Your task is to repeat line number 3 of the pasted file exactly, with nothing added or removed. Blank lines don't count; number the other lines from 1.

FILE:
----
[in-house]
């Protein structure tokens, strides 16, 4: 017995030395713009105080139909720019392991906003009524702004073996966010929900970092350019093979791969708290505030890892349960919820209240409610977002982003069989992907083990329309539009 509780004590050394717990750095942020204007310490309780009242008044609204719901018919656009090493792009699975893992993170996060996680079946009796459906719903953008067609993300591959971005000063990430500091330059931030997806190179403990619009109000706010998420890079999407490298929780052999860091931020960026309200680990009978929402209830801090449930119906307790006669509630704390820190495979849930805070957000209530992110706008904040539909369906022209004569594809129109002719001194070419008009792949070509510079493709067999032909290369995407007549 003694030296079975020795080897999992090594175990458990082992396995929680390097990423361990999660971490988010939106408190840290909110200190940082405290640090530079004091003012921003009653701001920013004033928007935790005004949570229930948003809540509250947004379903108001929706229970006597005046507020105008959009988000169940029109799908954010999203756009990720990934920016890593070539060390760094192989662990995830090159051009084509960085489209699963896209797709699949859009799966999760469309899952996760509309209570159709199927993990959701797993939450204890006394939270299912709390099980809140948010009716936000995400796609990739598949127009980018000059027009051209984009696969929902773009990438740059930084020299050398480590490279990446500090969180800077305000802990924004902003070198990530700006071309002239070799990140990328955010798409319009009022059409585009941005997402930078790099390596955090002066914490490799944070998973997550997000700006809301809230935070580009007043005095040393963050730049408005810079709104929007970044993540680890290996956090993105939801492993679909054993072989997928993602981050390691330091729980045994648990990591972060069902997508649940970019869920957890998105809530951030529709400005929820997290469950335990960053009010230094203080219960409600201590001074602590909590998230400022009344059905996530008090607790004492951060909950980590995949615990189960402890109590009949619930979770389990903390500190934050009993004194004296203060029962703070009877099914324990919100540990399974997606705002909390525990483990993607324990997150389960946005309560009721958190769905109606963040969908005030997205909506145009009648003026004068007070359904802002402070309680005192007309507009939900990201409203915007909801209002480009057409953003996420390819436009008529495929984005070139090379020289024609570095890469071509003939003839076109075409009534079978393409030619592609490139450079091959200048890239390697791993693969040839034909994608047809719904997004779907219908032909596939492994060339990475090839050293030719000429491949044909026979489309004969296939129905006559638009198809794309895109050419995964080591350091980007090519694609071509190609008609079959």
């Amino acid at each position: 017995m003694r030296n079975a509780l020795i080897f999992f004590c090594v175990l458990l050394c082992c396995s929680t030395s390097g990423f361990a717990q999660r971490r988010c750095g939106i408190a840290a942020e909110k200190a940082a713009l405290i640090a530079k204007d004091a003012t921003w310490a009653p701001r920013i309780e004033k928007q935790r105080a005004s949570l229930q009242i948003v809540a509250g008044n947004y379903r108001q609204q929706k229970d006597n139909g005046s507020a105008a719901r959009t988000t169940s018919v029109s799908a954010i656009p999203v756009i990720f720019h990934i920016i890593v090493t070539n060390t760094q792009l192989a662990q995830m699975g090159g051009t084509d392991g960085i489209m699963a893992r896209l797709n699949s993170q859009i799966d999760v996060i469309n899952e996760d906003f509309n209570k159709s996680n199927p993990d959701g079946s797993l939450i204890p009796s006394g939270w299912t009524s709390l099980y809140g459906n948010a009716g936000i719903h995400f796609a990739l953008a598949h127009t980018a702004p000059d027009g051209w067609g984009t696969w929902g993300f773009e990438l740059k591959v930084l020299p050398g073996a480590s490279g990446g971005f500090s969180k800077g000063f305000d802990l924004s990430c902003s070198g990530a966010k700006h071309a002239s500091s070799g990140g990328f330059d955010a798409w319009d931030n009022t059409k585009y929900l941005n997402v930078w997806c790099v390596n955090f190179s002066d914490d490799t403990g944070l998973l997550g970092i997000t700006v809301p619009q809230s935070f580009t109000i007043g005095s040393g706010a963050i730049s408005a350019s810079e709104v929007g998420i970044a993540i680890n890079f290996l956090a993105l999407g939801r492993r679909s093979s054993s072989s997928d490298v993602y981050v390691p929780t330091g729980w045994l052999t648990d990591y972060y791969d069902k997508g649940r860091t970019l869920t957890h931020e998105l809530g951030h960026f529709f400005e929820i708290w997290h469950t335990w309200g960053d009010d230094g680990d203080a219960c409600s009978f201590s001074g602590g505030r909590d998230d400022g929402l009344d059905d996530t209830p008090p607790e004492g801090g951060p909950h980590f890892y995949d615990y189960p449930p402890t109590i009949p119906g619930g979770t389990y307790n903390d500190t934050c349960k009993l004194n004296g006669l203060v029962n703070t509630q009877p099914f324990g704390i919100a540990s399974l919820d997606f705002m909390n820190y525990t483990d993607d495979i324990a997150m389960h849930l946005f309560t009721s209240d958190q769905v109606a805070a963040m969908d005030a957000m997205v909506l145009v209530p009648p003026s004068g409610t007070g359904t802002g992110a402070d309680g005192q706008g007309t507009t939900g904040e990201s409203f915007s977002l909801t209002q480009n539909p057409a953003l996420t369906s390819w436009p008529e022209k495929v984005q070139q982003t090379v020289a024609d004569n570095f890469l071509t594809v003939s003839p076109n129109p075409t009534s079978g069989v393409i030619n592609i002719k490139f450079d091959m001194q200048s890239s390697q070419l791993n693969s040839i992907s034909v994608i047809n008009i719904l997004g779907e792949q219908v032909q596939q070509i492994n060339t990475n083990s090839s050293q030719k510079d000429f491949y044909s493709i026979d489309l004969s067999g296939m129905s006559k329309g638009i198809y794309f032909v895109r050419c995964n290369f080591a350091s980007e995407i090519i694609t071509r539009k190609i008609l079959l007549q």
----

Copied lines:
């Amino acid at each position: 017995m003694r030296n079975a509780l020795i080897f999992f004590c090594v175990l458990l050394c082992c396995s929680t030395s390097g990423f361990a717990q999660r971490r988010c750095g939106i408190a840290a942020e909110k200190a940082a713009l405290i640090a530079k204007d004091a003012t921003w310490a009653p701001r920013i309780e004033k928007q935790r105080a005004s949570l229930q009242i948003v809540a509250g008044n947004y379903r108001q609204q929706k229970d006597n139909g005046s507020a105008a719901r959009t988000t169940s018919v029109s799908a954010i656009p999203v756009i990720f720019h990934i920016i890593v090493t070539n060390t760094q792009l192989a662990q995830m699975g090159g051009t084509d392991g960085i489209m699963a893992r896209l797709n699949s993170q859009i799966d999760v996060i469309n899952e996760d906003f509309n209570k159709s996680n199927p993990d959701g079946s797993l939450i204890p009796s006394g939270w299912t009524s709390l099980y809140g459906n948010a009716g936000i719903h995400f796609a990739l953008a598949h127009t980018a702004p000059d027009g051209w067609g984009t696969w929902g993300f773009e990438l740059k591959v930084l020299p050398g073996a480590s490279g990446g971005f500090s969180k800077g000063f305000d802990l924004s990430c902003s070198g990530a966010k700006h071309a002239s500091s070799g990140g990328f330059d955010a798409w319009d931030n009022t059409k585009y929900l941005n997402v930078w997806c790099v390596n955090f190179s002066d914490d490799t403990g944070l998973l997550g970092i997000t700006v809301p619009q809230s935070f580009t109000i007043g005095s040393g706010a963050i730049s408005a350019s810079e709104v929007g998420i970044a993540i680890n890079f290996l956090a993105l999407g939801r492993r679909s093979s054993s072989s997928d490298v993602y981050v390691p929780t330091g729980w045994l052999t648990d990591y972060y791969d069902k997508g649940r860091t970019l869920t957890h931020e998105l809530g951030h960026f529709f400005e929820i708290w997290h469950t335990w309200g960053d009010d230094g680990d203080a219960c409600s009978f201590s001074g602590g505030r909590d998230d400022g929402l009344d059905d996530t209830p008090p607790e004492g801090g951060p909950h980590f890892y995949d615990y189960p449930p402890t109590i009949p119906g619930g979770t389990y307790n903390d500190t934050c349960k009993l004194n004296g006669l203060v029962n703070t509630q009877p099914f324990g704390i919100a540990s399974l919820d997606f705002m909390n820190y525990t483990d993607d495979i324990a997150m389960h849930l946005f309560t009721s209240d958190q769905v109606a805070a963040m969908d005030a957000m997205v909506l145009v209530p009648p003026s004068g409610t007070g359904t802002g992110a402070d309680g005192q706008g007309t507009t939900g904040e990201s409203f915007s977002l909801t209002q480009n539909p057409a953003l996420t369906s390819w436009p008529e022209k495929v984005q070139q982003t090379v020289a024609d004569n570095f890469l071509t594809v003939s003839p076109n129109p075409t009534s079978g069989v393409i030619n592609i002719k490139f450079d091959m001194q200048s890239s390697q070419l791993n693969s040839i992907s034909v994608i047809n008009i719904l997004g779907e792949q219908v032909q596939q070509i492994n060339t990475n083990s090839s050293q030719k510079d000429f491949y044909s493709i026979d489309l004969s067999g296939m129905s006559k329309g638009i198809y794309f032909v895109r050419c995964n290369f080591a350091s980007e995407i090519i694609t071509r539009k190609i008609l079959l007549q």